Expense issue back in Troutdale
The Troutdale City Council on Tuesday, Sept. 13, agreed with proposed changes to the municipal code regarding which expenses the city will reimburse the mayor and councilors.
Under the proposed changes, the mayor and city councilors will be reimbursed for expenses related to attending the League of Oregon Cities and the Oregon Mayors Association's annual conferences. All other reimbursement requests must be pre-approved by the City Council or come from their personal stipends.
The City Council has previously criticized Mayor Jim Kight for requesting reimbursement for all of his travel-related expenses outside the city, including short trips to Gresham, Fairview and Wood Village. Councilors noted that the mayor and city councilors' personal stipends should cover most expenses for city business.
The mayor receives a stipend of $500 a month, and city councilors receive $50 a month if they elect to take them. Mileage is currently reimbursed at 51 cents a mile; all reimbursement requests have to be approved by the city's finance director.
The proposed changes delete the line that the mayor and councilors can be reimbursed for expenses when conducting city business or when attending an event in an official capacity.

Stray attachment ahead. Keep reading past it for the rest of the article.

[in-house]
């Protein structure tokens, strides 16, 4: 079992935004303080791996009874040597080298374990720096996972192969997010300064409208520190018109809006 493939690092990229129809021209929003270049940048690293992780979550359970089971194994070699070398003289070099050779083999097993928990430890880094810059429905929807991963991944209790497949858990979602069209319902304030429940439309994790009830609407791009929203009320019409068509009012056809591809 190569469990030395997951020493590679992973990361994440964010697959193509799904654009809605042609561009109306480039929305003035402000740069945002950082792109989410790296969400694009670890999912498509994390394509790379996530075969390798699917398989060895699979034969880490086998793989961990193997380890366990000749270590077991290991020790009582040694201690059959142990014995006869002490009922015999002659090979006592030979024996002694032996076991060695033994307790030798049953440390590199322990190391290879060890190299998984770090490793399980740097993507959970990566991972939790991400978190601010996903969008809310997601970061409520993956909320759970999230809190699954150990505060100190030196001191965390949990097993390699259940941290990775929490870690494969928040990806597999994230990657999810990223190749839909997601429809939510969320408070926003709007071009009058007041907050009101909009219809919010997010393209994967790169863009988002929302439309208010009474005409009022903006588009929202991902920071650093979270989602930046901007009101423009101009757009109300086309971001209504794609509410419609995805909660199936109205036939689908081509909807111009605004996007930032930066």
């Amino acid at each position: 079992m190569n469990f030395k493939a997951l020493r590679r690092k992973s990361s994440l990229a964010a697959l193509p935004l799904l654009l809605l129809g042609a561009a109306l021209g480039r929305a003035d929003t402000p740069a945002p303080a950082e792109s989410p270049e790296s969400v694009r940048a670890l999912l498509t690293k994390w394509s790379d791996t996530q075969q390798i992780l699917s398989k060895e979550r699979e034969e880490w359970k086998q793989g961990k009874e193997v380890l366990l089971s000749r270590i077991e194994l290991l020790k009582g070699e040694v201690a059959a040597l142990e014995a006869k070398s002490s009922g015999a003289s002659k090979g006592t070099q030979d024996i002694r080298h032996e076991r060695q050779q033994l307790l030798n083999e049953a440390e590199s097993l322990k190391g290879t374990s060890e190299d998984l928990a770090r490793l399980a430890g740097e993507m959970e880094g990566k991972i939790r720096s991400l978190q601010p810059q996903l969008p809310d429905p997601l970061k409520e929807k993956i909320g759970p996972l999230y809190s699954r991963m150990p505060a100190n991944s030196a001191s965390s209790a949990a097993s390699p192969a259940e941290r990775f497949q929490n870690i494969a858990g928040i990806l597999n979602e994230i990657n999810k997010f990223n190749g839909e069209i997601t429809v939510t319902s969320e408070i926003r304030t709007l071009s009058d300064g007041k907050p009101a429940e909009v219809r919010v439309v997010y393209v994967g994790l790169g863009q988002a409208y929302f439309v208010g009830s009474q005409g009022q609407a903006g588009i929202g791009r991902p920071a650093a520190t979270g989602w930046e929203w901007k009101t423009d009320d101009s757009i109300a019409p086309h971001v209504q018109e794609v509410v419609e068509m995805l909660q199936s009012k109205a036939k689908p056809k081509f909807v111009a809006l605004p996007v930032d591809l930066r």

Although the council expenses section of the Troutdale Municipal Code was last amended in May 2010 to provide further clarification of which expenses were eligible for reimbursement, Council President Doug Daoust said there's still confusion and that questionable reimbursements have been made.
The council plans to vote on the ordinance at its next meeting Tuesday, Sept. 27.
The issue was brought up in the City Council's censure of Kight in May. The City Council criticized Kight for requesting reimbursements for expenses that do not qualify under the current code and for increasing the dollar amount of his claims, 'putting the Finance Director in an awkward position.'
Daoust told The Outlook in June that he and two members of the budget committee had reviewed Kight's reimbursement requests over the nine months prior to April 2011 and found that more than half of them, totaling $864, should not have been reimbursed. He noted that many of Kight's reimbursement requests did not include a description of the meeting's purpose or why it was relevant to Troutdale's interests.
Kight had defended his reimbursement requests as part of his job to carry out city business around the region, but he noted at a June 15 council meeting that the current code was vague and open to interpretation.
'I don't think there's any ambiguity about this,' Daoust said about the amendments, 'although we shall see.'
Kight's accessory structure issue resurfaces
Another issue from the City Council's censure of Kight regarding the controversial construction of an accessory structure on Kight's personal property also resurfaced at the meeting.
Ken Prickett, a former Troutdale building official, said he had reviewed the structure's plans submitted to the city and its building permits and found several problems and issues.
He compiled his findings and passed them out to the City Council at the Tuesday meeting.
The City Council plans to review and discuss the documents at a future meeting.